Generally speaking, my research examines the role that social and cognitive processes play in issues within the legal system. I became fascinated with these applications of psychology through undergraduate research at Elon University (North Carolina). My interests and experiences there led me to the University of Texas at El Paso where I earned my Ph.D. in Psychology with a concentration in Legal Psychology, and ultimately back to work in a liberal arts environment. I spent two years at Mercer University before joining the psychology department at Whitman.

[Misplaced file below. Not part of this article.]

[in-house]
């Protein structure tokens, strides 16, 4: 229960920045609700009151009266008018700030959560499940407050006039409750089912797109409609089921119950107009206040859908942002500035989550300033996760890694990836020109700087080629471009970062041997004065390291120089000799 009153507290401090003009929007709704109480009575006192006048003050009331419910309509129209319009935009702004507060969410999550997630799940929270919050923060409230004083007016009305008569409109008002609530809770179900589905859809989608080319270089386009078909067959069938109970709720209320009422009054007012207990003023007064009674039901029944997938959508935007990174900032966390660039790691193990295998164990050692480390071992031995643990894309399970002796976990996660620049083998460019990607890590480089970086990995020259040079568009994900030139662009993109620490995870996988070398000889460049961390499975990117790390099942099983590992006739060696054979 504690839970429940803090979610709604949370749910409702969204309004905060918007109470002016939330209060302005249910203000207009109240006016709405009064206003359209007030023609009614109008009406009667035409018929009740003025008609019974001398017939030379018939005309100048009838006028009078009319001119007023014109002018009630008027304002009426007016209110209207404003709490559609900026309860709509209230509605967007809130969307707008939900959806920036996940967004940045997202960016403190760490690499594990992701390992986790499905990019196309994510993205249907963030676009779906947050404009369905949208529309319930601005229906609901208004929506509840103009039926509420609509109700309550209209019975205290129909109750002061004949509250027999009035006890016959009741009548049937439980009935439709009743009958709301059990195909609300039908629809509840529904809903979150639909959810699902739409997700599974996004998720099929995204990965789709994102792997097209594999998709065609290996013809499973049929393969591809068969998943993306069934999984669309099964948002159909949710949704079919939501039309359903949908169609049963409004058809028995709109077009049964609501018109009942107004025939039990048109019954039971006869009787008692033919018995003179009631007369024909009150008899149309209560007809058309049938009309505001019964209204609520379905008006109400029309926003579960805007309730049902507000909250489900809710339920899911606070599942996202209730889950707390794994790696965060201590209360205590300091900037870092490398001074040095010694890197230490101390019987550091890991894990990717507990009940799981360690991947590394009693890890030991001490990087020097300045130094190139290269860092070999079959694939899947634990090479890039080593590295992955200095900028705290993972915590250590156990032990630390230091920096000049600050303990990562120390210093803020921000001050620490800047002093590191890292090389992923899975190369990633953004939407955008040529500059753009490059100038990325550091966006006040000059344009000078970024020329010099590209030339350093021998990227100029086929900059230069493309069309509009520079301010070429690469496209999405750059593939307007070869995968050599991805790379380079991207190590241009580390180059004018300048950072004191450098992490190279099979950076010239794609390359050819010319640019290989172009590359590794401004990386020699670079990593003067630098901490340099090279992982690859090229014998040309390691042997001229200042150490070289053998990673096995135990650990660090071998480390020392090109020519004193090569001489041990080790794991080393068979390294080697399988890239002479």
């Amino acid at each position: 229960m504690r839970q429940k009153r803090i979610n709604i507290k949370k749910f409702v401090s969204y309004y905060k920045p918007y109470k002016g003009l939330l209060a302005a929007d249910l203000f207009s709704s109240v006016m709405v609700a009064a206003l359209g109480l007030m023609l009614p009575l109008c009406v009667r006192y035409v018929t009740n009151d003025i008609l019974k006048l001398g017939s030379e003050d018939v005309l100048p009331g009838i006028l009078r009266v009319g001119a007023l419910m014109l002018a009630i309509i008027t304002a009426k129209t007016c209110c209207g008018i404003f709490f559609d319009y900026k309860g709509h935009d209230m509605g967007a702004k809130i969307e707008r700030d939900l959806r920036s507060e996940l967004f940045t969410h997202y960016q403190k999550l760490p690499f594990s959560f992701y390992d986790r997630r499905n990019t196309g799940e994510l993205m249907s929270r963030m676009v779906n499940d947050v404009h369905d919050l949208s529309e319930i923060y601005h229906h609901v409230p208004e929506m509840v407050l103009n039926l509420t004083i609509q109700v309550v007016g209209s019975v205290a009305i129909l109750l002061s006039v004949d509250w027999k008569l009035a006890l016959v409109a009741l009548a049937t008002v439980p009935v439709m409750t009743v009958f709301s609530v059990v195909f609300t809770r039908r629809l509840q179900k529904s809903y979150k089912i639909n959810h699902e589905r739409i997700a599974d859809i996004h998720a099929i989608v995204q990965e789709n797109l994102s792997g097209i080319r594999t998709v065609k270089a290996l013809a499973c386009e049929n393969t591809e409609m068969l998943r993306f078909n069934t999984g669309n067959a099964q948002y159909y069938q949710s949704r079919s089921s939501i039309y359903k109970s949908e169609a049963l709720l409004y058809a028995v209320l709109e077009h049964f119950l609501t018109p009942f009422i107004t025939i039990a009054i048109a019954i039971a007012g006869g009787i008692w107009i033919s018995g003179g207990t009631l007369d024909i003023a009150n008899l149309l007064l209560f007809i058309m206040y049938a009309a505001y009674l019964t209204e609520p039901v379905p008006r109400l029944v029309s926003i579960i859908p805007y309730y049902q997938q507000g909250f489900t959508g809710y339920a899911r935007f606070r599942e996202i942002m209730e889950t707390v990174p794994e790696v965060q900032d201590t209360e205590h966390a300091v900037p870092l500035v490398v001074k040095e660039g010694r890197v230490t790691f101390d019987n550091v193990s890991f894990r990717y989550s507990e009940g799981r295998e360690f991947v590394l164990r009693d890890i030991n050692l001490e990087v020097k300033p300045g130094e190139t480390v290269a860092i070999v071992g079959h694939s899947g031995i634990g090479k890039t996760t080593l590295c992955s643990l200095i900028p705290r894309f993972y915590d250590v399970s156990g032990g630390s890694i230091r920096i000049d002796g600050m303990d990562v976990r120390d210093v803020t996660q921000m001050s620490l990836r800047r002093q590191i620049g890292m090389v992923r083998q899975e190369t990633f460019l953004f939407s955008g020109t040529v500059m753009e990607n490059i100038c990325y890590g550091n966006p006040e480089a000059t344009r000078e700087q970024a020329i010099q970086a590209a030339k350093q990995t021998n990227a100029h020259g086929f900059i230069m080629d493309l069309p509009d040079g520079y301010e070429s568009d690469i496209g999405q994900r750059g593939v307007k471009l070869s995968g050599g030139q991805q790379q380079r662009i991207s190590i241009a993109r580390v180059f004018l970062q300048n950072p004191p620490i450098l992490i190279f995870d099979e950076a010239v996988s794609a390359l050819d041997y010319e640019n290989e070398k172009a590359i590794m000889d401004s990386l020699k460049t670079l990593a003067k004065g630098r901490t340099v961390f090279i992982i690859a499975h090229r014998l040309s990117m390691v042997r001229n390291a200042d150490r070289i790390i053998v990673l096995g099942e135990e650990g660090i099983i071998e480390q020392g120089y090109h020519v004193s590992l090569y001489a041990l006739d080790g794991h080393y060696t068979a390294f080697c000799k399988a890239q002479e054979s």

A majority of my research focuses on the psychological processes that influence deception detection and investigative interviewing techniques. Early on I examined how successful humans are at detecting deception (not very), and the degree to which performance can be improved through training. However, more recently I have focused more on the role of the liar in these interactions. For example, I am studying the roles that cognitive load and language proficiency of the speaker play in perceptions of the statement (i.e., accuracy and bias). Another direction that I am excited to explore further involves the strategic decisions liars make (e.g., sources of memory, impression management). I will be examining the interaction between those choices and processes related to deception (e.g., cognitive load, emotions), and their influence on the liars' behavior and perceptions of the statement. While my primary interests lie in deception, I also dabble in jury decision-making and eyewitness memory research. Ultimately, I hope that a better understanding of the psychology underlying these issues can help inform practice and outcomes in the legal system.